Strategies of Denial Revisited (Part IV)
Part I, Part II, Part III
By Hugh Fitzgerald
Danish translation: Benægtelsens strategier - genlæst (del 4)
Source: Jihad Watch, July 11, 2015
Published on September 19, 2015

Tariq Ramadan

There are many strategies employed by Muslims in their attempt to fend off or deflect inquiry. Two are Taqiyya and Tu Quoque.

Taqiyya is the name given to religiously-sanctioned dissimulation about the faith of Islam itself, and about what particular Believers believe. Essentially, it means that it is all right to lie about the contents of the Faith, and about the beliefs of particular Believers (including, most obviously, the particular Believer who practices Taqiyya), if that protects the Faith and the Believer from enemies.

There is even a form of Taqiyya about Taqiyya among Sunnis, such as Tariq Ramadan, who claims that it is exclusively a doctrine among the Shi’a, and that Sunnis do not lie about the faith because they have no need to do so. But if Taqiyya originates among the Shi’a, in order to protect them from Sunni persecution, the Sunnis have their own doctrine, kitman, or mental reservation, where you don’t quite say everything, even if what you do say may be true. You do not misinform directly; you misinform by holding things back.

The practice of Taqiyya, or Kitman, allows non-Muslims of the credulous sort to insist that Islam must be as described to them during those Mosque Open Houses that have been a feature of Muslim life in America, an outreach unheard-of elsewhere.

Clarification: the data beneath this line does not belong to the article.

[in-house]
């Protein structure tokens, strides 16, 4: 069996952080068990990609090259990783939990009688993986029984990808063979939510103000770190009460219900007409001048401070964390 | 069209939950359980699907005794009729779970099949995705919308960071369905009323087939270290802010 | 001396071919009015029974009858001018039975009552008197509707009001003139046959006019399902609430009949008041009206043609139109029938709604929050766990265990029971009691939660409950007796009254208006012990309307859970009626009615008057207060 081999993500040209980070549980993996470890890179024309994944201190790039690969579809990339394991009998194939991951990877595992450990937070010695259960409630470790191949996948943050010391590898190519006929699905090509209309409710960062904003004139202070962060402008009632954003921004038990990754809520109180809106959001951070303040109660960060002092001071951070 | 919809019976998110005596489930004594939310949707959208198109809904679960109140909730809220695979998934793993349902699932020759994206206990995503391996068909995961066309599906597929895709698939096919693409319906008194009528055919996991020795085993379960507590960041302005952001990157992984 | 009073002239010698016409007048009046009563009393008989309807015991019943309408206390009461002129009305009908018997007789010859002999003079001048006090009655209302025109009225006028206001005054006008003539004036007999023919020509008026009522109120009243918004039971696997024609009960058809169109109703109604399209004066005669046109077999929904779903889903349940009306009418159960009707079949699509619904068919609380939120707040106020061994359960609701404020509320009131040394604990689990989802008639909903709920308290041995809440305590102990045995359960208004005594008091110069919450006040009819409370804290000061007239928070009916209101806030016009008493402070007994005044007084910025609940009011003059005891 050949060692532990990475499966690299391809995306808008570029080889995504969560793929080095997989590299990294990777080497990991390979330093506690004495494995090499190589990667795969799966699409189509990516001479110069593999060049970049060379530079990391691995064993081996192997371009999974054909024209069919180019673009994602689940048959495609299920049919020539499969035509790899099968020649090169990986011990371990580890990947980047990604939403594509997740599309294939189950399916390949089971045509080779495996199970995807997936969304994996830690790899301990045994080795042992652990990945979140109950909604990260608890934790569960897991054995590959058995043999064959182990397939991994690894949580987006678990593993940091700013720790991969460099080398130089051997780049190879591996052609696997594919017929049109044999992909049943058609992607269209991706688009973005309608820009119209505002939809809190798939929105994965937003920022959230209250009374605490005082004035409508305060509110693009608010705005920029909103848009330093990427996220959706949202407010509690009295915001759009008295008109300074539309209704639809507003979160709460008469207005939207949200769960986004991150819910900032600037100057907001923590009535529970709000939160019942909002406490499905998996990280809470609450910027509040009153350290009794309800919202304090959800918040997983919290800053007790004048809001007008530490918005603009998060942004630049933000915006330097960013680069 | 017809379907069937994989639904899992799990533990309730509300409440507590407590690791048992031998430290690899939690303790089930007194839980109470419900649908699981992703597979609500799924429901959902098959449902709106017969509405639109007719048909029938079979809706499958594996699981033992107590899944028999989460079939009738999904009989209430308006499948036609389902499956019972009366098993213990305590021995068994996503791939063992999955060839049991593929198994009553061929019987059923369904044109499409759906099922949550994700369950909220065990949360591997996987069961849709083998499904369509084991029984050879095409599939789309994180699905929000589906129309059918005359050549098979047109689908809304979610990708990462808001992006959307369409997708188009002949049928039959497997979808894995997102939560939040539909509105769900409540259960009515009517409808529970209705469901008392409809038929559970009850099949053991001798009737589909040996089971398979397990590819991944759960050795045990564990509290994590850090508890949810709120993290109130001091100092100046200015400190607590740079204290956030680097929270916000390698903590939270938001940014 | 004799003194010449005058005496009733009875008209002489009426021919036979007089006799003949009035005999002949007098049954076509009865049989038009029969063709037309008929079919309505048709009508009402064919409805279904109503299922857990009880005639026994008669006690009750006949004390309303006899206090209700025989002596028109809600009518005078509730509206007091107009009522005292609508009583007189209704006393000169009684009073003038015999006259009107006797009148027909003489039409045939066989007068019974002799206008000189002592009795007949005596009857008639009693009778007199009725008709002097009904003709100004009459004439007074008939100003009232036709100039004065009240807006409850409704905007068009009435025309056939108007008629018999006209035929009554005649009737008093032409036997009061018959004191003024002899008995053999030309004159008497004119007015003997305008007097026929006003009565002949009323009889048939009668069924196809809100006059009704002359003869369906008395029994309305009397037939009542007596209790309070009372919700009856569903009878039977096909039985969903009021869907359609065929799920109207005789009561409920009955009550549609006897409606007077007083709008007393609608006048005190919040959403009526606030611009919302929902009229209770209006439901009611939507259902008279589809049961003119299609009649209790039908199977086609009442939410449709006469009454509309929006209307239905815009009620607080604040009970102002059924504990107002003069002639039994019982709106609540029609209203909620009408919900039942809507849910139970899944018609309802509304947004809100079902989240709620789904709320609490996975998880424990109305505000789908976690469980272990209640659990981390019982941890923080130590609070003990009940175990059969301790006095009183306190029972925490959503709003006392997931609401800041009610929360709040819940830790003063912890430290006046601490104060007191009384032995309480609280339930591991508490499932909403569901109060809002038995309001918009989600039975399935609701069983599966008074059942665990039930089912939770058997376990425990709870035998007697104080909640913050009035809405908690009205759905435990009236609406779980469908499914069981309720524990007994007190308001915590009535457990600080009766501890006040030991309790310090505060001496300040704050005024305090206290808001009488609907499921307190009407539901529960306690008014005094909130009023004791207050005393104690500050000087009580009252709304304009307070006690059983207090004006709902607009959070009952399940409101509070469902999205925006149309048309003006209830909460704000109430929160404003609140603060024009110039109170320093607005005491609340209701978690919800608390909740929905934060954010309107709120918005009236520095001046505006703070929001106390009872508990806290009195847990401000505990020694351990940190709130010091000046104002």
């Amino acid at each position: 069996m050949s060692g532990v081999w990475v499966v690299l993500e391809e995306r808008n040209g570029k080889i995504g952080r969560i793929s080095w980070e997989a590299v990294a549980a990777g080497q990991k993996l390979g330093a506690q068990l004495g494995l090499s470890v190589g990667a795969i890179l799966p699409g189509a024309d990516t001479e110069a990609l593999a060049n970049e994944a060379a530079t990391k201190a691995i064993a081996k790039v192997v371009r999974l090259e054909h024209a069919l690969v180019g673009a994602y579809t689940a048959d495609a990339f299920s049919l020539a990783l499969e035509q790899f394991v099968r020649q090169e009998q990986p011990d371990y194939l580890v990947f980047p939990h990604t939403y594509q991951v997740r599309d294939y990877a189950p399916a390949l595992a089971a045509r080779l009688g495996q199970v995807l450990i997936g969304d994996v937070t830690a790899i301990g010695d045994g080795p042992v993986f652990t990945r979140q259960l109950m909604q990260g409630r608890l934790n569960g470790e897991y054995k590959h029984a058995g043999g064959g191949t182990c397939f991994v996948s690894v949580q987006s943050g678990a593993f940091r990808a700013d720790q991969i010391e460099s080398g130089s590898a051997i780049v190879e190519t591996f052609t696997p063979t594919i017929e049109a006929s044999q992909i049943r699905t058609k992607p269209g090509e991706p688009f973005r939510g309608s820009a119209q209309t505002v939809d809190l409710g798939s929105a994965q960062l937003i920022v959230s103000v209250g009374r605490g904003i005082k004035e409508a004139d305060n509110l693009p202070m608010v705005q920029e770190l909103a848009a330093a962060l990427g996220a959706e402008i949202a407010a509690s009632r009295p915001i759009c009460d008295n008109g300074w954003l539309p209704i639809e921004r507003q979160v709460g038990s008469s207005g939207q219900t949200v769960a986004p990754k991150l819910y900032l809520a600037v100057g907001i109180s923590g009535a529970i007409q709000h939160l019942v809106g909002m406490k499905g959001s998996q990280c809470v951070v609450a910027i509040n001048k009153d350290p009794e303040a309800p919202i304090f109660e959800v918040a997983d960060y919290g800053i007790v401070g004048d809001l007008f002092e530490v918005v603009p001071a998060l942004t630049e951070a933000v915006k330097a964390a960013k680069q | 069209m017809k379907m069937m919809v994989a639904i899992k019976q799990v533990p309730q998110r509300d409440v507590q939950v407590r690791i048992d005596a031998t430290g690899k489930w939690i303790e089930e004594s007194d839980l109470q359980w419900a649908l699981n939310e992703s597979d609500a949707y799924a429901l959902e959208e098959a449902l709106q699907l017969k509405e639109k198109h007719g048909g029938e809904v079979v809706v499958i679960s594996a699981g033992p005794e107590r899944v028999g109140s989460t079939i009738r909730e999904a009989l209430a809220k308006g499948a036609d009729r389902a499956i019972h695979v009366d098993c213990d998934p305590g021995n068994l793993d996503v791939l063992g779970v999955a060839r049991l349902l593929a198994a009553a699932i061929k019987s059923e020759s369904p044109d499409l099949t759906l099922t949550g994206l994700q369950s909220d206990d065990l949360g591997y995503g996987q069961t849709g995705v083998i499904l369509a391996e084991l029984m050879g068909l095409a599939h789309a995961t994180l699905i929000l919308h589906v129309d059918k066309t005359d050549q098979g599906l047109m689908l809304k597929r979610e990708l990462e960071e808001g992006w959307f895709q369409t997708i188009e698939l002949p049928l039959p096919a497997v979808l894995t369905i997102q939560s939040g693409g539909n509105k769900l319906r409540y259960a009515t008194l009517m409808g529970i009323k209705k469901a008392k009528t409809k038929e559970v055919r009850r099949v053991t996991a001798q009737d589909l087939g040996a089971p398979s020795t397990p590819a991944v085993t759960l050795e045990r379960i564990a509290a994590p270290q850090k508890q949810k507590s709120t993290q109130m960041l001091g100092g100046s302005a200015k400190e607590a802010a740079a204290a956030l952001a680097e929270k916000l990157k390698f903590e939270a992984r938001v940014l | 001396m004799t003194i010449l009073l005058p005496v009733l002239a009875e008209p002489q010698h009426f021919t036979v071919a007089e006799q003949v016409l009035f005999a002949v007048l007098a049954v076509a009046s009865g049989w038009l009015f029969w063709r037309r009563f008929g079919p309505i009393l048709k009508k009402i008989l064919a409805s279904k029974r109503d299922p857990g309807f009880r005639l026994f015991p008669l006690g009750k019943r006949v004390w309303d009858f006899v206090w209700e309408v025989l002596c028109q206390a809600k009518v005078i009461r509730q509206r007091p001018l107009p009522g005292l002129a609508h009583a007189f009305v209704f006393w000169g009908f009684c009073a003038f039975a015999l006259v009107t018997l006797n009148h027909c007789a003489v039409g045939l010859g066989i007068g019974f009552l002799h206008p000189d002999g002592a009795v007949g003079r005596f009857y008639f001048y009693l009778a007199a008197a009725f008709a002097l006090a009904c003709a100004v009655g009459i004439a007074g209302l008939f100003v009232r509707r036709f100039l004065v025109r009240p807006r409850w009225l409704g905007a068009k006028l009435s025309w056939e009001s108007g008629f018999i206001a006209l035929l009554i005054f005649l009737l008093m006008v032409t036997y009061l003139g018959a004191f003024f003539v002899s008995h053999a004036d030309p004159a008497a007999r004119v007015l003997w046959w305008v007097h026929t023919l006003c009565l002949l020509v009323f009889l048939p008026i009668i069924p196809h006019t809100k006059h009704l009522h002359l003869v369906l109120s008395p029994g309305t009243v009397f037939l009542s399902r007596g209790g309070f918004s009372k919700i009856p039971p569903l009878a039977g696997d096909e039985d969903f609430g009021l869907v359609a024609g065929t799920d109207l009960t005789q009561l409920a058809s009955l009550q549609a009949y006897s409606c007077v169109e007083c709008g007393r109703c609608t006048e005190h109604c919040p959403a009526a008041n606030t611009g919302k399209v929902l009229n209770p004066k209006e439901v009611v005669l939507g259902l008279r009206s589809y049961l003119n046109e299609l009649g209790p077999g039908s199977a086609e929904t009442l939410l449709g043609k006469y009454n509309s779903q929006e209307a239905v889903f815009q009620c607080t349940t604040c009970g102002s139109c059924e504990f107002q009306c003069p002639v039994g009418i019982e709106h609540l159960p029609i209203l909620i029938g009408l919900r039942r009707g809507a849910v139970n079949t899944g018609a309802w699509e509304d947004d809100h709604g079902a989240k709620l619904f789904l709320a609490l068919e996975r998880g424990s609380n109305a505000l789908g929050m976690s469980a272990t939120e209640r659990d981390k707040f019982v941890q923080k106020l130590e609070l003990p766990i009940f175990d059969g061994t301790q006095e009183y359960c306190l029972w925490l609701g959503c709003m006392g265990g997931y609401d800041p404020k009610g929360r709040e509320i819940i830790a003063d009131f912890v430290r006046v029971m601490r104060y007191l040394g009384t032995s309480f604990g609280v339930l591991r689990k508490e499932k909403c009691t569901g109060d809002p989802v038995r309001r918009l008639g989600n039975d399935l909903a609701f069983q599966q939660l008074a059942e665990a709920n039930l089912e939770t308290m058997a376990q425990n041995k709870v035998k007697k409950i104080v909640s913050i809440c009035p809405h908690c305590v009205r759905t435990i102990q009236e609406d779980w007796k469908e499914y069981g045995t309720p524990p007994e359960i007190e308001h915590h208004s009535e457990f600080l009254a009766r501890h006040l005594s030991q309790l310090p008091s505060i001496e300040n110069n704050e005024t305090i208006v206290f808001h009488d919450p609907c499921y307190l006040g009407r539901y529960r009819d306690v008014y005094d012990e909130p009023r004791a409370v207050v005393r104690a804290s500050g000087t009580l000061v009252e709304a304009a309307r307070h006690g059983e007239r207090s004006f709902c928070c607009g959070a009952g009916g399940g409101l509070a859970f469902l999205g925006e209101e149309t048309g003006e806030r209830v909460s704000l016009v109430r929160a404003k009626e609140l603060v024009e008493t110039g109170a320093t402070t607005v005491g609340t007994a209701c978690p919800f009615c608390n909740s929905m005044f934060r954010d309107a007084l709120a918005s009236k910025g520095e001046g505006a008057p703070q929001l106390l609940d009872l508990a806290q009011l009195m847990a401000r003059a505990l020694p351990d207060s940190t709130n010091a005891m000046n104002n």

Tu Quoque is the Latin term for “you do it, too,” and because the West is full of people who like to admit that they are full of sin and error, it’s not hard to find those who are willing to believe that the bad things that are done in the Western world are what the West should focus on, should deal with, before being outraged at others. I’ve just stated a parody of a position, but it’s a position that I’m afraid many have been willing to hold. “Let he who is without sin…” can be a way to avoid firmly condemning what others do.

The behavior of the Islamic State, however, has been enough, most must agree, at least to put a stop to the widespread invocation of Tu Quoque. It’s hard for Muslim apologists to claim that “you are another” when what is being discussed is the mass murder and rape of Yazidis. The bombing in Iraq or elsewhere doesn’t quite amount to that.

Neither of these — Taqiyya and Tu Quoque — has in recent times been as effective as it was ten years ago. The problem is that, still, there are so many non-Muslims who don’t want to allow themselves to recognize what the texts of Islam inculcate; it would be too painful for them to do so, and would require them to take a different attitude toward their Muslim neighbors, and toward Muslim immigration. This they do not seem to be able to do.

The most recent events may make what I originally described as part of the strategy of denial — Taqiyya and Tu Quoque — much less effective, but it doesn’t matter; so many non-Muslims will still hear what they want to hear, will perform the Taqiyya or the Kitman, that is, on themselves, because they cannot bear to hear the truth.

It’s an astonishing thing to see, but look around at what non-Muslim figures of note continue to say about Islam. Do they believe it? When NPR hails the proliferation of mosques, and when a former member of a synagogue apparently now used as a mosque hails this transformation, and describes how he “told the imam” how happy he was that this place was still dedicated to religion, he is expressing the view of someone who doesn’t want to look into Islam closely, and who wants to collaborate in accepting the misstatements of his friend the Imam.

There are still so many who supply the Taqiyya themselves, and on that limp and dismal note, let us end.

Part I, Part II, Part III